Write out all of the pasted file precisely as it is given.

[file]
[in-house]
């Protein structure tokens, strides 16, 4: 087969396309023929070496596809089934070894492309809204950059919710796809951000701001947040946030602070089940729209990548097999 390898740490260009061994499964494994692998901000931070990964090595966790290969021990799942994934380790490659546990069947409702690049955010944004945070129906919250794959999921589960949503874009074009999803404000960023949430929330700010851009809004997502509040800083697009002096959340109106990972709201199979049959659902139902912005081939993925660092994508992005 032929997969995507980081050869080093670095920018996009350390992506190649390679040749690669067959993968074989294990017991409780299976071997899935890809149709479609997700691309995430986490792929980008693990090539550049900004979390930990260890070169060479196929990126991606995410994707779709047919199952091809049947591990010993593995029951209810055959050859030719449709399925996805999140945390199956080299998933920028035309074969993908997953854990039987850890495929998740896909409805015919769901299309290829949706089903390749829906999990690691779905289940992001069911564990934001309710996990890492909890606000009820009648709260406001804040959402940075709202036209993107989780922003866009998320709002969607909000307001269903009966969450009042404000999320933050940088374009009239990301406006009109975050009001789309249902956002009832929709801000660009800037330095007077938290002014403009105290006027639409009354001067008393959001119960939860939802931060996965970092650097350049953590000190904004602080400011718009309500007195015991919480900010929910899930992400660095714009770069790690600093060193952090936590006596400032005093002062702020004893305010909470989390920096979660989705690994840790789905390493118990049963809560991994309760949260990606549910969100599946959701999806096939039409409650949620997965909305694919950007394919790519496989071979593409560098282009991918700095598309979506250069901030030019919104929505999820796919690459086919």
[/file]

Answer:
[in-house]
């Protein structure tokens, strides 16, 4: 087969396309023929070496596809089934070894492309809204950059919710796809951000701001947040946030602070089940729209990548097999 390898740490260009061994499964494994692998901000931070990964090595966790290969021990799942994934380790490659546990069947409702690049955010944004945070129906919250794959999921589960949503874009074009999803404000960023949430929330700010851009809004997502509040800083697009002096959340109106990972709201199979049959659902139902912005081939993925660092994508992005 032929997969995507980081050869080093670095920018996009350390992506190649390679040749690669067959993968074989294990017991409780299976071997899935890809149709479609997700691309995430986490792929980008693990090539550049900004979390930990260890070169060479196929990126991606995410994707779709047919199952091809049947591990010993593995029951209810055959050859030719449709399925996805999140945390199956080299998933920028035309074969993908997953854990039987850890495929998740896909409805015919769901299309290829949706089903390749829906999990690691779905289940992001069911564990934001309710996990890492909890606000009820009648709260406001804040959402940075709202036209993107989780922003866009998320709002969607909000307001269903009966969450009042404000999320933050940088374009009239990301406006009109975050009001789309249902956002009832929709801000660009800037330095007077938290002014403009105290006027639409009354001067008393959001119960939860939802931060996965970092650097350049953590000190904004602080400011718009309500007195015991919480900010929910899930992400660095714009770069790690600093060193952090936590006596400032005093002062702020004893305010909470989390920096979660989705690994840790789905390493118990049963809560991994309760949260990606549910969100599946959701999806096939039409409650949620997965909305694919950007394919790519496989071979593409560098282009991918700095598309979506250069901030030019919104929505999820796919690459086919």